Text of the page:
Normative Spaces and Legal Dynamics in Africa
Katrin Seidel, Hatem Elliesie (eds.)
London; New York: Routledge
Year of publication
African legal realities reflect an intertwining of transnational, regional, and local normative frameworks, institutions, and practices that challenge the idea of the sovereign territorial state. This book analyses the novel constellations of governance actors and conditions under which they interact and compete. The work follows a spatial approach as the emphasis on normative spaces opens avenues to better understand power relations, processes of institutionalization, and the production of legitimacy and normativities themselves.
Selected case studies from thirteen African countries deliver new empirical data and grounded insights from, and into, particular normative spaces. The individual chapters explore the interrelationships between various normative orders, diverse actors, and their influences. The encounters between different normative understandings and actors open up space and multiple forums for negotiating values. The authors analyse how different doctrines, institutions, and practices are constructed, contested, negotiated, and adapted in translation processes and thereby continuously reshape Africa’s multidimensional normative spaces.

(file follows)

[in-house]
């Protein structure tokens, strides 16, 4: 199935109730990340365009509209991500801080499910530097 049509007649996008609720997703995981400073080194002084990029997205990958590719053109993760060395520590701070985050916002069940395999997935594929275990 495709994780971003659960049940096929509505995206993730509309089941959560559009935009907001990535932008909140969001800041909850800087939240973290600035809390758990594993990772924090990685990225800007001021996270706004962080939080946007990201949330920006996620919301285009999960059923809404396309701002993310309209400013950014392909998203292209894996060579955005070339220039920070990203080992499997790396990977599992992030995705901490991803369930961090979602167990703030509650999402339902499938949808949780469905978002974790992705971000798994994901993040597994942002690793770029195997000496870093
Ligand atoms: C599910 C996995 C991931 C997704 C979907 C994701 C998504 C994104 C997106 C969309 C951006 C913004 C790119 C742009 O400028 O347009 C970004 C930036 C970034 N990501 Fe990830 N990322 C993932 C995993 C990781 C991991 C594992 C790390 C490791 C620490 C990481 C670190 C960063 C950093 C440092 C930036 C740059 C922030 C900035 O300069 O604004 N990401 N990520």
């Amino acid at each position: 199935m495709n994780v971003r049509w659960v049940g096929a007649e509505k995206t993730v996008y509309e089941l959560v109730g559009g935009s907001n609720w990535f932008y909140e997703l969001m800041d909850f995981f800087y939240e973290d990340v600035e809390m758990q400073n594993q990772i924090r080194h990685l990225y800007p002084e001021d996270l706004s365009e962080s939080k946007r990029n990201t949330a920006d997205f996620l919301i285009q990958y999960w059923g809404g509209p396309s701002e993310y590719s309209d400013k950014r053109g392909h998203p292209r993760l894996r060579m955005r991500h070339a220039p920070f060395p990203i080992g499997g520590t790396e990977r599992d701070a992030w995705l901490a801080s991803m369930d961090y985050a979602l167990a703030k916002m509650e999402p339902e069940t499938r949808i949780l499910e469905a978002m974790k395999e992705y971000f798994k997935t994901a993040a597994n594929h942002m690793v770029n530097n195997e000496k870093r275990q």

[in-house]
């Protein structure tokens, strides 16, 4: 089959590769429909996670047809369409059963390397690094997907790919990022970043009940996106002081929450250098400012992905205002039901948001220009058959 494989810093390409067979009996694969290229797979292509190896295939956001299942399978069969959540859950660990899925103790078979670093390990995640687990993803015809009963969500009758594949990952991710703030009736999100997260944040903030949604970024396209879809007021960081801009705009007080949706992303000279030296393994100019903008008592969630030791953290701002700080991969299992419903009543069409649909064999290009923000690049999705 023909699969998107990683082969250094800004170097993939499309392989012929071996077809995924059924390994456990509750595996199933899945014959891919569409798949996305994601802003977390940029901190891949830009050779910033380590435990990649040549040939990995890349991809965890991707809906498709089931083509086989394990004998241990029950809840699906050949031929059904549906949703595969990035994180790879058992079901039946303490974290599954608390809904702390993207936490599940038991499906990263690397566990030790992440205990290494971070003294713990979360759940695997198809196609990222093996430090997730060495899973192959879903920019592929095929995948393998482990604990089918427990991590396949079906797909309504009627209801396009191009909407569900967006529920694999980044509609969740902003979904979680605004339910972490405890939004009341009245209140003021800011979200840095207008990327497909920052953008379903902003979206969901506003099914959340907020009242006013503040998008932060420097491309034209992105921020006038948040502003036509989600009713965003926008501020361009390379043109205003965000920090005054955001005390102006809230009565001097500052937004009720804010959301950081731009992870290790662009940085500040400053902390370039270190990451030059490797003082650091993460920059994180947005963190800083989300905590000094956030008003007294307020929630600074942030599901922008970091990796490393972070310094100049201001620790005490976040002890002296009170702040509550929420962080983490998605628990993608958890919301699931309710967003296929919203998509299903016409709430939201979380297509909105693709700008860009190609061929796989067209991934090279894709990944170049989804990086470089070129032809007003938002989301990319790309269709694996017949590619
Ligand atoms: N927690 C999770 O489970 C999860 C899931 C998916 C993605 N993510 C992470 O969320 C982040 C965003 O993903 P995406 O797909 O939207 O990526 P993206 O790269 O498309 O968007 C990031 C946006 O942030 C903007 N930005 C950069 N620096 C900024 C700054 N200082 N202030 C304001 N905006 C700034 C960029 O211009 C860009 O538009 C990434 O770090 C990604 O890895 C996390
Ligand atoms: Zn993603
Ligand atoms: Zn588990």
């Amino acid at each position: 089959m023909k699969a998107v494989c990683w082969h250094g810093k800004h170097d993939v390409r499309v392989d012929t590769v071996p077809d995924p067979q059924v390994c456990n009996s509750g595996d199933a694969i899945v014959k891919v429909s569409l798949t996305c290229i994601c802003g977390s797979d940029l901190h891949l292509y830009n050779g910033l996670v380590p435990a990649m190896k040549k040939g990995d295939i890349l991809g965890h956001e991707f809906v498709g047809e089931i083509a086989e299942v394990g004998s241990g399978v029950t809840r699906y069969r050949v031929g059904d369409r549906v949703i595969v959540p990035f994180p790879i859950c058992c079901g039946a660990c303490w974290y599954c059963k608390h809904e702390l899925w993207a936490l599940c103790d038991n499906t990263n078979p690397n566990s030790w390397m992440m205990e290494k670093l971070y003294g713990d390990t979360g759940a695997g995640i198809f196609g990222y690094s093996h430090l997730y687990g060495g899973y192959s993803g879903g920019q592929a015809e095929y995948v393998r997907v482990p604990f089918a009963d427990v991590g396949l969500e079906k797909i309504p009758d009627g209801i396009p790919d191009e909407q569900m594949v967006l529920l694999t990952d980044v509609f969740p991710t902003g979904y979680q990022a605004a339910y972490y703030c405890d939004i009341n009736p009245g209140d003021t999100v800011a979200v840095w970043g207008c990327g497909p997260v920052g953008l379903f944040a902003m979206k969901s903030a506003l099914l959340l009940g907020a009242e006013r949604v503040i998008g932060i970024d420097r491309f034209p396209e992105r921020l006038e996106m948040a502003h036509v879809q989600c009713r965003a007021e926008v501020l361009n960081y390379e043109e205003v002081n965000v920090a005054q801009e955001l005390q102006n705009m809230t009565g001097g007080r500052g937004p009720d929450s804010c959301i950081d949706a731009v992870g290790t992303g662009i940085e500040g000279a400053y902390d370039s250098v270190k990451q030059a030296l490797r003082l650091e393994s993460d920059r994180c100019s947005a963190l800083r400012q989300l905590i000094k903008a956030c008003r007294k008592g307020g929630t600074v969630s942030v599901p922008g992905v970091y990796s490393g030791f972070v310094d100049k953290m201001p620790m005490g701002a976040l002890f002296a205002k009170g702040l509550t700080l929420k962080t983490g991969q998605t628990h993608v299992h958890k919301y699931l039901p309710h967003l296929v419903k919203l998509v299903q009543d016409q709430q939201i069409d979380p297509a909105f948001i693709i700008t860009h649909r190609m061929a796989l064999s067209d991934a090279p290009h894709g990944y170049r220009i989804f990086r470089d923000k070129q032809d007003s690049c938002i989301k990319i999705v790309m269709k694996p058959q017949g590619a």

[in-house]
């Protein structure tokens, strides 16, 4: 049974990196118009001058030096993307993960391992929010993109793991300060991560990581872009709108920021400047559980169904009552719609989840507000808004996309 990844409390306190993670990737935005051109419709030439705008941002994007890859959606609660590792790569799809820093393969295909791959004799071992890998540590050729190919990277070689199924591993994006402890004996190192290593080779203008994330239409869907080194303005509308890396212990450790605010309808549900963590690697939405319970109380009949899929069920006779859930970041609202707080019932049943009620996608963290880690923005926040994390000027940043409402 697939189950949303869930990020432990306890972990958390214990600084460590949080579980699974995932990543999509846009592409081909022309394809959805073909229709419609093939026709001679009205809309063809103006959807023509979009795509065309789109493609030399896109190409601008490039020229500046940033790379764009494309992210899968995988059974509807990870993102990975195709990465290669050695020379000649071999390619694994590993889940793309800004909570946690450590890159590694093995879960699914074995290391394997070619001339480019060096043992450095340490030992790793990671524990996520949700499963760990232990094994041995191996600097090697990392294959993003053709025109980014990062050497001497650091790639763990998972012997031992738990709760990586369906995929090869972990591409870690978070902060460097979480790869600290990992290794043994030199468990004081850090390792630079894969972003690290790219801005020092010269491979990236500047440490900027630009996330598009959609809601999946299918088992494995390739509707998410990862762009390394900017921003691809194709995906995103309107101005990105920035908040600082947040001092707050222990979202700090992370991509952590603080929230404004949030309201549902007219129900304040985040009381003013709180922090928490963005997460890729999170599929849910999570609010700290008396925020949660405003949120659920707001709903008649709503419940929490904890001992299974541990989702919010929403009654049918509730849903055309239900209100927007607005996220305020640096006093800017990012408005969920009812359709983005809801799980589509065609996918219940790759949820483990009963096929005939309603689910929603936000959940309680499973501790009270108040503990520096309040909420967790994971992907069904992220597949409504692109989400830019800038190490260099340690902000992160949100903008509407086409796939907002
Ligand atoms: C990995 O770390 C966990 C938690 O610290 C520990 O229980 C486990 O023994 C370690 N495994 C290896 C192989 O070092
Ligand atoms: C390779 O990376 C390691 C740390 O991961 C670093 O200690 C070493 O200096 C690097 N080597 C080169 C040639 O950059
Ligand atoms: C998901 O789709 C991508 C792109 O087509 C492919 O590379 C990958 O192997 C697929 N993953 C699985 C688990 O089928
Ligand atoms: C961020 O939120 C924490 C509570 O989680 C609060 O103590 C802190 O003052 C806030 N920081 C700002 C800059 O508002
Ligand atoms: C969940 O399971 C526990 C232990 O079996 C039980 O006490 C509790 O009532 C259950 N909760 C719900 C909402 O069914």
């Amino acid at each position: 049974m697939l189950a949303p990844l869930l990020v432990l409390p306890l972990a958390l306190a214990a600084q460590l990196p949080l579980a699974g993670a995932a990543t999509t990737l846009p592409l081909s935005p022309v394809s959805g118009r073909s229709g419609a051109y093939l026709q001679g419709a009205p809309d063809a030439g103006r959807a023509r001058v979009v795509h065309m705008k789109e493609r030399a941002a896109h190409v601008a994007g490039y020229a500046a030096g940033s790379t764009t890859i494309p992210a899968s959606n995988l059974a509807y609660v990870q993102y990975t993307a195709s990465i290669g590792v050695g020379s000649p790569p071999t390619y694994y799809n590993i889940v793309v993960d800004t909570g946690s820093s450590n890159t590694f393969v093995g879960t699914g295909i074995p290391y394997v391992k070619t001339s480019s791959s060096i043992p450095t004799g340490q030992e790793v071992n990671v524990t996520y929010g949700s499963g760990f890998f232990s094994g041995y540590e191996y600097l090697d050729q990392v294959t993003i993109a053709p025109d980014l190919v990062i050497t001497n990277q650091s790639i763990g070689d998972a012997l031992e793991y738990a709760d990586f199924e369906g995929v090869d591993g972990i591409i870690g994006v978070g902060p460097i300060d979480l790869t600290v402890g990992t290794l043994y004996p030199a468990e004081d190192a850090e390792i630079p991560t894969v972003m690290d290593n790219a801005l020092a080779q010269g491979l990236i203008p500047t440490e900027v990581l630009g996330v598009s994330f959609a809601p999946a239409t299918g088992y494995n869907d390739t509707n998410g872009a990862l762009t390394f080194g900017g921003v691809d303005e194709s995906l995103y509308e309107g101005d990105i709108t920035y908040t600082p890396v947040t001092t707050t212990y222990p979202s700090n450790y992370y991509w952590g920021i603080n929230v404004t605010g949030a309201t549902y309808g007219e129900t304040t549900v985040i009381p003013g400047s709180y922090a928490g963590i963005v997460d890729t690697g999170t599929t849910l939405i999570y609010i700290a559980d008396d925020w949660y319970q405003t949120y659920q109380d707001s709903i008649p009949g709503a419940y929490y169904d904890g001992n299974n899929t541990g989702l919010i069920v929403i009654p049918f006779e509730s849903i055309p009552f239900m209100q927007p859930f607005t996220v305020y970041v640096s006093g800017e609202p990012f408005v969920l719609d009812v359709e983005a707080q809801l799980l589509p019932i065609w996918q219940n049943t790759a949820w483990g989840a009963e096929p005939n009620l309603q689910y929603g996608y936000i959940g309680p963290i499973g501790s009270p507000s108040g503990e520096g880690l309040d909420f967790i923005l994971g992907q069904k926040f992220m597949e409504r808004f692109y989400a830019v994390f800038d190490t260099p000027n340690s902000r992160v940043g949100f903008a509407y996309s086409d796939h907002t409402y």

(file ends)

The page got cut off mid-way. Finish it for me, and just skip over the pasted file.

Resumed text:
The volume delivers nuanced views of jurisprudence in Africa and presents an excellent resource for scholars and students of anthropology, legal geography, legal studies, sociology, political sciences, international relations, African studies, and anyone wishing to gain a better understanding of how legal constellations are shaped by unreflected assumptions about the state and the rule of law.